What does John 16:31 mean?
ESV: Jesus answered them, “Do you now believe?
NIV: Do you now believe?' Jesus replied.
NASB: Jesus replied to them, 'Do you now believe?
CSB: Jesus responded to them, "Do you now believe?
NLT: Jesus asked, 'Do you finally believe?
KJV: Jesus answered them, Do ye now believe?
NKJV: Jesus answered them, “Do you now believe?
Verse Commentary:
Much of Jesus' teaching could not be fully understood until after His resurrection (John 2:22) and with the help of the Holy Spirit (John 16:12–13). That didn't stop the disciples from frequently being overconfident in their own understanding. Peter was sharply corrected by Christ earlier in this same conversation, for that reason (John 13:36–38). When Jesus began to promise that He would begin speaking plainly and directly to His followers (John 16:25), the disciples seem to have assumed they had already been given the spiritual clarity Jesus predicted (John 16:29–30).

Christ's response is almost always translated in the form of a question. The upcoming context shows He knows the disciples fail to understand what is about to happen. This statement is challenging, and comes across as a gentle form of sarcasm: oh, you understand, do you? In truth, there is still a time of fear and doubt yet to come (John 16:20–22). Just as Peter had yet to go through his denial of Christ (John 13:36–38), the entire group of disciples will initially react to Jesus' arrest (John 18:1–3) in fear and panic (John 16:32).
Verse Context:
John 16:25–33 completes Christ's combination of encouragement and warning as He prepares the disciples for His impending arrest (John 18:1–3). This passage summarizes the general message of that discourse: that hardship and persecution will come, but believers should remain faithful, knowing this is all part of God's knowledge and His will. Rather than reacting in panic or doubt, followers of Christ should feel a sense of peace. This confidence is inspired by knowledge that nothing they experience catches God by surprise. The expression "take heart" implies courage: knowing Christ's victory overshadows all those troubles.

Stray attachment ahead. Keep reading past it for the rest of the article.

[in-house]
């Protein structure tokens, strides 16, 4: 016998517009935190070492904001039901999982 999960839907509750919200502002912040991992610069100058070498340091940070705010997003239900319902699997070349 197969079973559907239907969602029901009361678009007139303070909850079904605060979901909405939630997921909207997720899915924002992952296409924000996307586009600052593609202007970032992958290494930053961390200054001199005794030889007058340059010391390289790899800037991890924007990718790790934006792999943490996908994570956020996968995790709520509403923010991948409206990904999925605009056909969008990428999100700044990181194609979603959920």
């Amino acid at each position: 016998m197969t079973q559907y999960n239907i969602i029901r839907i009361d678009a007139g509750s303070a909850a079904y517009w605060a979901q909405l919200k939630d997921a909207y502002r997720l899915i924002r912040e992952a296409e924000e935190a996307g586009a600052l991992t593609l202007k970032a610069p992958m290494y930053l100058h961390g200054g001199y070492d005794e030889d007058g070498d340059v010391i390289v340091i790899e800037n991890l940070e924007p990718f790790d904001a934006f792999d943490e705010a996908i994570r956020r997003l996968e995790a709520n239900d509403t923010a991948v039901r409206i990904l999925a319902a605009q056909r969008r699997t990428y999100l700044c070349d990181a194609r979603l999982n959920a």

Chapter Summary:
Throughout His teaching in the Last Supper (John 13:1–5), Jesus has often brought up the fact that He's giving His followers advance warnings (John 13:19; 14:25). His intent is to provide encouragement—persecution as a result of their faith is inevitable. In keeping with that reassurance, Jesus again promises the coming of the Holy Spirit. He explains that after a time of deep sorrow, His followers will experience great joy and clarity. This concludes with a beloved promise that Christ has "overcome the world."
Chapter Context:
This completes the teaching portion of Jesus' words during the Last Supper, begun in chapter 13. Christ echoes many of the themes of His earthly ministry. His focus is especially on encouragement: reminding the disciples that the hard times they will experience will end in victory. While they don't clearly understand, the Holy Spirit will lead them in the right direction. This ends with Christ's beloved declaration that He has "overcome the world." That introduces the record of Jesus' High Priestly Prayer in chapter 17, immediately before His arrest early in chapter 18.
Book Summary:
The disciple John wrote the gospel of John decades after the gospels of Matthew, Mark, and Luke were written. The author assumes that a reader is already familiar with the content of these other works. So, John presents a different perspective, with a greater emphasis on meaning. John uses seven miracles—which he calls "signs"— to prove that Jesus is, in fact, God incarnate. Some of the most well-known verses in the Bible are found here. None is more famous than the one-sentence summary of the gospel found in John 3:16.
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